Austrodecus bamberi Wang et al., 2013

Staples, David A., 2019, Pycnogonids (Arthropoda, Pycnogonida) from the Southwest Indian Ridge, Zootaxa 4567 (3), pp. 401-449: 419

publication ID

publication LSID

persistent identifier

treatment provided by


scientific name

Austrodecus bamberi Wang et al., 2013


Austrodecus bamberi Wang et al., 2013 

Figure 10View FIGURE 10 A–C; Plate 3View PLATE 3 F–G

Austrodecus bamberi Wang et al., 2013: 73  –79.

Material examined. One male (NHMUK 2018.21), Southwest Indian Ocean, Coral Seamount, 41˚ 22.31'S, 42˚ 54.57'E, ROV, 732 m, specimen JC066-1298D, stn 4.38, mooring site, whale bone net, 20 November 2011. One male (dissected) ( NHMUK 2018.22View Materials). Southwest Indian Ocean, Coral Seamount, 41˚ 22.31'S, 42˚ 54.58'E, stn 4.38, ROV, 732 m, specimen JC 066-891, parent 1244, mooring site, on Mango wood, 20 November 2011  . Two males, four females, one subadult ( NHMUK 2018.23View Materials), Southwest Indian Ocean, Coral Seamount, 41˚ 22.31'S, 42˚ 54.58'E, ROV, 732 m, JC066-1296D, stn 4.38, mooring site, on Mango wood net, 20 November 2011  .

Remarks. Austrodecus bamberi  was described from the SWIR based on a single male specimen ( Wang et al., 2013). This collection contains the first record of the female ( Plate 3 F, GView PLATE 3). Gonopores are not evident and apart from the presence or absence of femoral cement gland ducts there is seemingly no apparent means of distinguishing the sexes. The largest specimen in this collection is a female, but its size may be an indication of advanced maturity rather than sexual dimorphism. All other specimens, both male and female are of a similar size. In one male specimen, the cement gland is absent on two femora from opposite sides of the body and on different legs. Only a few comments are provided to complement the original description. The minor differences can possibly be attributed to interpretation of morphological characters and perhaps intraspecific variation.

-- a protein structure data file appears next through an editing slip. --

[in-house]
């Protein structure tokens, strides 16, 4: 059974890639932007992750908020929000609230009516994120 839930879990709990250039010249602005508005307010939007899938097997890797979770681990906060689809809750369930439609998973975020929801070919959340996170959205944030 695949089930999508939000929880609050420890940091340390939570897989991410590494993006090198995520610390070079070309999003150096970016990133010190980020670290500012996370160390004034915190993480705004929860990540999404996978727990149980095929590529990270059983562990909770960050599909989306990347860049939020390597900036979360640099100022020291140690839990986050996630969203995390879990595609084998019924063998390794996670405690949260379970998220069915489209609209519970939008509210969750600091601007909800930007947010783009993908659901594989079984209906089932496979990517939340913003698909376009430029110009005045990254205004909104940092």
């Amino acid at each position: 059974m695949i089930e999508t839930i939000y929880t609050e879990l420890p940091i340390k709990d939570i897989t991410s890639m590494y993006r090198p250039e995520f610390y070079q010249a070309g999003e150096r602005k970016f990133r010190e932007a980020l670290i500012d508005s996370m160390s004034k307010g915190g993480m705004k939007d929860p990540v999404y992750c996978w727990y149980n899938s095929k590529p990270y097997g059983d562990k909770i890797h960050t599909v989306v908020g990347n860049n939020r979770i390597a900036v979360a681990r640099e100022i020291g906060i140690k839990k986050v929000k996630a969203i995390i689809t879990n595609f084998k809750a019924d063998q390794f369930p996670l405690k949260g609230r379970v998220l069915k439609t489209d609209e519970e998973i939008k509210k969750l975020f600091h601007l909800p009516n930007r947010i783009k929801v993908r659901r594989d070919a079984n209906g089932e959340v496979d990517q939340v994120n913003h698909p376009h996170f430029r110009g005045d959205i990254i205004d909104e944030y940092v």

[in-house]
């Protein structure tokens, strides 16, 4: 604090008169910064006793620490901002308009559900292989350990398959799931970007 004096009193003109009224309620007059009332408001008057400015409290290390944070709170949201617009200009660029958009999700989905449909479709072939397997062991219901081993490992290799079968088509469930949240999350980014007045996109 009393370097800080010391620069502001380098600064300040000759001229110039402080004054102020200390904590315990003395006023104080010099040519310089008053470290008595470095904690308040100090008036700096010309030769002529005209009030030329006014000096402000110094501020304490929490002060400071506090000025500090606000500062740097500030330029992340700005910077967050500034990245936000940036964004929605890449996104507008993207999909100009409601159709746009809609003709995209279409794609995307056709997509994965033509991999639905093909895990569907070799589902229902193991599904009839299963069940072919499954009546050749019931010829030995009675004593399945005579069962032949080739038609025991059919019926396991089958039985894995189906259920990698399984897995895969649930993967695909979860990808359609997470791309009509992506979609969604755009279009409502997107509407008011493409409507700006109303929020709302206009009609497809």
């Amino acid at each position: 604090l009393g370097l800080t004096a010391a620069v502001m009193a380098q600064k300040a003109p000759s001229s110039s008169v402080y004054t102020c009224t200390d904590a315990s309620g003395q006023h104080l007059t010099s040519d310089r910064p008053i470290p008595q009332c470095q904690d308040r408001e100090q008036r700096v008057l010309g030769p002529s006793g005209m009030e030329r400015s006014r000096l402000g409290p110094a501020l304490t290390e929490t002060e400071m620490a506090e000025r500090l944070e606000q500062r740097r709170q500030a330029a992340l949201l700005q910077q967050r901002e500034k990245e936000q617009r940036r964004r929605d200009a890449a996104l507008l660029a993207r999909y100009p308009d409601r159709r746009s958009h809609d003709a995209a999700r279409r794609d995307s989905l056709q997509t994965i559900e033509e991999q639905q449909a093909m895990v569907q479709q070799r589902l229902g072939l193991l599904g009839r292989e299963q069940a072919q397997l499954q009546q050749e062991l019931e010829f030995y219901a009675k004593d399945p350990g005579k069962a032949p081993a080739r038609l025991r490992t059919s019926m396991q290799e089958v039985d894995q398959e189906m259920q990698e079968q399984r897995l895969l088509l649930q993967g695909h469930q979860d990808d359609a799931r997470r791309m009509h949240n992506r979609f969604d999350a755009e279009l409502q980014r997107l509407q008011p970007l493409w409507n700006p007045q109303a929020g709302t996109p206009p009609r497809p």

I agree with Child’s (1994b) diagnosis of this family, in particular that the palps originate from anterolateral extensions of the cephalon. In this material the segmentation line shown at the base of the first palp segment by Wang et al. (2013, Fig. 1B, CView FIGURE 1) is not present in which case the palps are five-segmented, not six-segmented. The first pair of legs is longer than legs 2–4 as evidenced in the measurements of first and third legs ( Wang et al. 2013). The dorsodistal spines on the femur and tibiae are over three-times the width of the corresponding segment. The ovigers are clearly four-segmented and are attached to a prominent extension on the ventral surface of the cephalon ( Fig. 10CView FIGURE 10). A minor  observation is the presence of one or two strong inwardly curved spines on the first palp segment in addition to the four similar spines on segment three. The distal-most spine is shortest.

One specimen was recovered on-board ship from Mango wood deployed as part of the moorings experiment however Austrodecus  species are morphologically adapted to feeding on bryozoans and thecate hydroids, and it is most likely that this specimen was dislodged from its host substrate.

The ocular tubercle of the subadult specimen is more erect than that of adults and eyes are not evident.














Austrodecus bamberi Wang et al., 2013

Staples, David A. 2019

Austrodecus bamberi

Wang, J. & Huang, D. & Lin, R. & Zhen, X. - Q. 2013: 73